Definition and Overview
A physical therapy consultation is an appointment between a physical therapist and a patient. Its purpose is to discuss how physical therapy can help the patient, depending on what kind of pain or injury he is suffering from. This is usually offered by physical therapy clinics and specialists for free and is beneficial for anyone who is suffering from pain or injury and is considering physical therapy as part of an ongoing treatment as well as for anyone who has certain mobility and motion problems caused by other factors.
Physical therapists are healthcare professionals who specialize in the diagnosis and treatment of any medical problem that hinders individuals from moving normally and properly and keeps them from performing their normal activities.
At the end of the consultation, the patient will be given a recommended physical therapy plan, which he can follow alongside his medical treatment plan. Incorporating physical therapy into a medical treatment plan for pain or injury can help reduce the need for prescription drugs (which can cause side effects) and surgical intervention.
Who Should Undergo and Expected Results
A physical therapy consultation is beneficial for:
- Patients who are suffering from chronic pain conditions
- Patients who suffered an injury
- Patients recovering from surgery
- Patients born with developmental problems or birth defects
Some examples of conditions that may be treated with physical therapy include:
The purpose of physical therapy is to:
- Improve or allow proper mobility and movement
- Improve flexibility, coordination and balance
- Reduce pain
- Restore proper body function
- Prevent progression of symptoms, such as further impairment and disability
At the end of a consultation with a physical therapist, a patient should be aware of how physical therapy can be of benefit to him and what kind of physical therapy programs he can undergo so he can make an informed decision as to whether to incorporate it into his existing medical care plan.
How the Procedure Works?
A physical therapy consultation occurs either at the request of a patient or when a physician refers a patient to a physical therapist. Physical therapists work in hospitals, private clinics, and special physiotherapy centers. The consultation usually takes only 15 minutes and does not involve any tests or procedures. It will mainly be a discussion of the patient’s physiotherapy treatment options, the risks and benefits that can be expected from the therapy, and how to proceed with the treatment, if the patient decides to include it in his medical care plan. All the information gathered from the consultation will help the patient decide if physical therapy is the right course of treatment for him.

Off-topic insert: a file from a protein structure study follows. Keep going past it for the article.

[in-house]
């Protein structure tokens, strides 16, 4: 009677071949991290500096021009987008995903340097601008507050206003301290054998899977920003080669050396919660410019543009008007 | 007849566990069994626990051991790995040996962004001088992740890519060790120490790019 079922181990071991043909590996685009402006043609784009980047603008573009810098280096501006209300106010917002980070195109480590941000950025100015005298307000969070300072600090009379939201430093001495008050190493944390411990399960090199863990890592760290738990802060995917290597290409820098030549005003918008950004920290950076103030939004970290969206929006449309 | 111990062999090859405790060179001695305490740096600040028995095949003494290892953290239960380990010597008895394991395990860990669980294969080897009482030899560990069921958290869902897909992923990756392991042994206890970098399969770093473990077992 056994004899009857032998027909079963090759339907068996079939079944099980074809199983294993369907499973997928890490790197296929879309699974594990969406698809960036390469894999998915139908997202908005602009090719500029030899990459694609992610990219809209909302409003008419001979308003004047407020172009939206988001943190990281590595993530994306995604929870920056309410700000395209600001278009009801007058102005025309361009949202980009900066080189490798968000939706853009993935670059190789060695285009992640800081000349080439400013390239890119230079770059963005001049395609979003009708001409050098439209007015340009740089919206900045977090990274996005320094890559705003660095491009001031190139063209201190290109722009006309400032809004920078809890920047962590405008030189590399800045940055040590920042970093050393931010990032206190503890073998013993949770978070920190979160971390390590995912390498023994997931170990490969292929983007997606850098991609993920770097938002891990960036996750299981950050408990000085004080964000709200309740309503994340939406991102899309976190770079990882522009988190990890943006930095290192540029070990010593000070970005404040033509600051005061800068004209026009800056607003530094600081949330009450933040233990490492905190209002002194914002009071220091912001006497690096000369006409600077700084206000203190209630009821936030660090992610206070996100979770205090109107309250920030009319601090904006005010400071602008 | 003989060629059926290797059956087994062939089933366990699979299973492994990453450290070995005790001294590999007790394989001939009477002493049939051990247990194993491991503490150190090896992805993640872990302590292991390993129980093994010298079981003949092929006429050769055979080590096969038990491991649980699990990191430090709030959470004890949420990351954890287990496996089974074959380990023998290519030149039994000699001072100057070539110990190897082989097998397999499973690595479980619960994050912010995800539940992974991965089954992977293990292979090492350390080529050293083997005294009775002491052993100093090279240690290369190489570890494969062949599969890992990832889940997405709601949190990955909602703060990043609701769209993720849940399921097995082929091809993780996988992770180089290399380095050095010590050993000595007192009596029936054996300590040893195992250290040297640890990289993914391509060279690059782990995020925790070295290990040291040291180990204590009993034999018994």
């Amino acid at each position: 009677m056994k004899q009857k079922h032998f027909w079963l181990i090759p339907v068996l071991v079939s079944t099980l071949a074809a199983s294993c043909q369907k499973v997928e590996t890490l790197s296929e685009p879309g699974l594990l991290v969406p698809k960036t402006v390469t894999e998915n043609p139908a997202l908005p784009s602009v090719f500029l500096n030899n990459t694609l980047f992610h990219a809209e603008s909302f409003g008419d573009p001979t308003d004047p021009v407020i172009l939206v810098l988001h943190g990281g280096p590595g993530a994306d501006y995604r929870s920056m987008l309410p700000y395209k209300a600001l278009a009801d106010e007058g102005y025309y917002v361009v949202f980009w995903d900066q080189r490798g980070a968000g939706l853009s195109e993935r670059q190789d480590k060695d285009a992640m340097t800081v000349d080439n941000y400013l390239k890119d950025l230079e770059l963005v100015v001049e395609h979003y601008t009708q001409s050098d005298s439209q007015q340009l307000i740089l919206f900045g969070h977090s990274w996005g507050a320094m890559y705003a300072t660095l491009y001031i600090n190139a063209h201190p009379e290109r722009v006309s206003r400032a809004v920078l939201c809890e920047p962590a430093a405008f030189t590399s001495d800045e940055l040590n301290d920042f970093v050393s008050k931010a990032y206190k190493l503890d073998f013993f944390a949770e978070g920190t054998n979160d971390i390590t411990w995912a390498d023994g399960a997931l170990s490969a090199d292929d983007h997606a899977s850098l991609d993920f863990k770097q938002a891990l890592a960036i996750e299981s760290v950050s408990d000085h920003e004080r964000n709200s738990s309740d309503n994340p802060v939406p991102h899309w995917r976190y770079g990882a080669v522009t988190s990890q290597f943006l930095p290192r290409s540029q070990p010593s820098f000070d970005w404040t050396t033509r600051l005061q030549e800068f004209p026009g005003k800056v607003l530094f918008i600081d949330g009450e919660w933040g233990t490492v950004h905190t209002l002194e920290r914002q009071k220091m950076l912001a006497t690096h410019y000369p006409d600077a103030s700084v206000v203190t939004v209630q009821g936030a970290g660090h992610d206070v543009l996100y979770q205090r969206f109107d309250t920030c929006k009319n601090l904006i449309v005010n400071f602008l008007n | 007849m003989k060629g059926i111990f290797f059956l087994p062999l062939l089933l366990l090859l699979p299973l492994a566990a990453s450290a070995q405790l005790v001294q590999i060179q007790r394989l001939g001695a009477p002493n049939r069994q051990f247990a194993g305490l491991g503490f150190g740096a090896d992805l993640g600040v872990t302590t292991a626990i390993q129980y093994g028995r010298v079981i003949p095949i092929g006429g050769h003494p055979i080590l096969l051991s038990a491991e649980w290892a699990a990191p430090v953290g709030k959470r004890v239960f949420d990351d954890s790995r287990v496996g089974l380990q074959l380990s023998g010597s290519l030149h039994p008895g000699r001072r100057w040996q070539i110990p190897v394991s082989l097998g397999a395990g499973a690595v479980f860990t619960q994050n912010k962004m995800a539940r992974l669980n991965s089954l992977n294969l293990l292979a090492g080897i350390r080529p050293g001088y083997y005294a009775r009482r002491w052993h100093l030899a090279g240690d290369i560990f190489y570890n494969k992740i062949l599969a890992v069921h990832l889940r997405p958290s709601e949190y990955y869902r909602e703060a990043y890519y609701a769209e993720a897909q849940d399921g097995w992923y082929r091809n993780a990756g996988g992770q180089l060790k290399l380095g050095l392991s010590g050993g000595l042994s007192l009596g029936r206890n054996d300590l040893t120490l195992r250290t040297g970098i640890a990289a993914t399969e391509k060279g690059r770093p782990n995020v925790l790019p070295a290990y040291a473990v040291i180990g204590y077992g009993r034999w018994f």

A physical therapy consultation involves the following steps:
- Assessment of the patient’s medical history
- Discussion of the patient’s condition and symptoms
- Discussion of the potential benefits of therapy
- Discussion of a possible physical therapy treatment plan
At the start of the consultation, it is normal for patients to be asked to fill up an information form. To help the physical therapist provide an accurate treatment recommendation, patients should provide all necessary information about their condition and discuss their symptoms in detail. Patients are also encouraged to ask all the questions they may have, so they will have sufficient information to guide them in moving forward with their treatment.
If necessary, the physical therapist may order some tests after the consultation, but these are usually scheduled at a later time and are rarely performed in the same appointment.
Patients are not obliged to undergo the prescribed treatment plan provided during the consultation. It is normal for most patients to seek a second opinion and make a decision based on how the consultations go. This is because it is important for patients to find a physical therapist or a PT clinic that they will feel comfortable working with.
Possible Risks and Complications
The use of physical therapy as part of a medical care plan can help prevent several possible risks and complications associated with the use of medications and surgery.
The main risks in using medications include:
- Over-treatment, especially when medications are used for the long-term management of chronic pain conditions
- Side effects, such as:
- Muscle pain
- Drug dependence
Surgery also has its own set of risks, which include:
- Blood clots
- Anaesthesia complications, such as increased heart rate, blood pressure elevation, allergic reaction, and many others
- Delayed healing
- Breathing trouble
Maximizing the potential benefits of physical therapy can help reduce the need for medications and surgery, thus protecting patients from their potential risks.
- International Spine Intervention Society
- Teens Health from Nemours: “Physical Therapy